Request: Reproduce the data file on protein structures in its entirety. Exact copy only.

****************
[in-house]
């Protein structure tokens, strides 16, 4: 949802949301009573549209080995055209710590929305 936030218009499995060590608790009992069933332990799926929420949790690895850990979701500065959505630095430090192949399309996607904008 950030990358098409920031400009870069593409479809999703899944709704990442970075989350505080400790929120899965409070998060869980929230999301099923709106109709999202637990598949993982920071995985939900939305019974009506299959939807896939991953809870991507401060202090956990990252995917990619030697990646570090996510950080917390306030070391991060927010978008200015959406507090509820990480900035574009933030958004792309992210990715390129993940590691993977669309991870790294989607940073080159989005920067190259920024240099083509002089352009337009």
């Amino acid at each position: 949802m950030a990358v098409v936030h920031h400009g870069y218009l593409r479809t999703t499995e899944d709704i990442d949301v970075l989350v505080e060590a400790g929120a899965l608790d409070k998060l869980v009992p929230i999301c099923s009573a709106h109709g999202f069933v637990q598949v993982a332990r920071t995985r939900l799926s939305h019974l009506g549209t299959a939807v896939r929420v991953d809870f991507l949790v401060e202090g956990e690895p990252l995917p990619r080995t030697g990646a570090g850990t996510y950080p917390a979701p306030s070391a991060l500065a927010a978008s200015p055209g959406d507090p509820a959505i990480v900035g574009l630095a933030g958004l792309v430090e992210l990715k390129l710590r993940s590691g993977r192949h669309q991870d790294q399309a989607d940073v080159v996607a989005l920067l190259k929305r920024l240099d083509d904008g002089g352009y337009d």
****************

[in-house]
């Protein structure tokens, strides 16, 4: 949802949301009573549209080995055209710590929305 936030218009499995060590608790009992069933332990799926929420949790690895850990979701500065959505630095430090192949399309996607904008 950030990358098409920031400009870069593409479809999703899944709704990442970075989350505080400790929120899965409070998060869980929230999301099923709106109709999202637990598949993982920071995985939900939305019974009506299959939807896939991953809870991507401060202090956990990252995917990619030697990646570090996510950080917390306030070391991060927010978008200015959406507090509820990480900035574009933030958004792309992210990715390129993940590691993977669309991870790294989607940073080159989005920067190259920024240099083509002089352009337009």
């Amino acid at each position: 949802m950030a990358v098409v936030h920031h400009g870069y218009l593409r479809t999703t499995e899944d709704i990442d949301v970075l989350v505080e060590a400790g929120a899965l608790d409070k998060l869980v009992p929230i999301c099923s009573a709106h109709g999202f069933v637990q598949v993982a332990r920071t995985r939900l799926s939305h019974l009506g549209t299959a939807v896939r929420v991953d809870f991507l949790v401060e202090g956990e690895p990252l995917p990619r080995t030697g990646a570090g850990t996510y950080p917390a979701p306030s070391a991060l500065a927010a978008s200015p055209g959406d507090p509820a959505i990480v900035g574009l630095a933030g958004l792309v430090e992210l990715k390129l710590r993940s590691g993977r192949h669309q991870d790294q399309a989607d940073v080159v996607a989005l920067l190259k929305r920024l240099d083509d904008g002089g352009y337009d």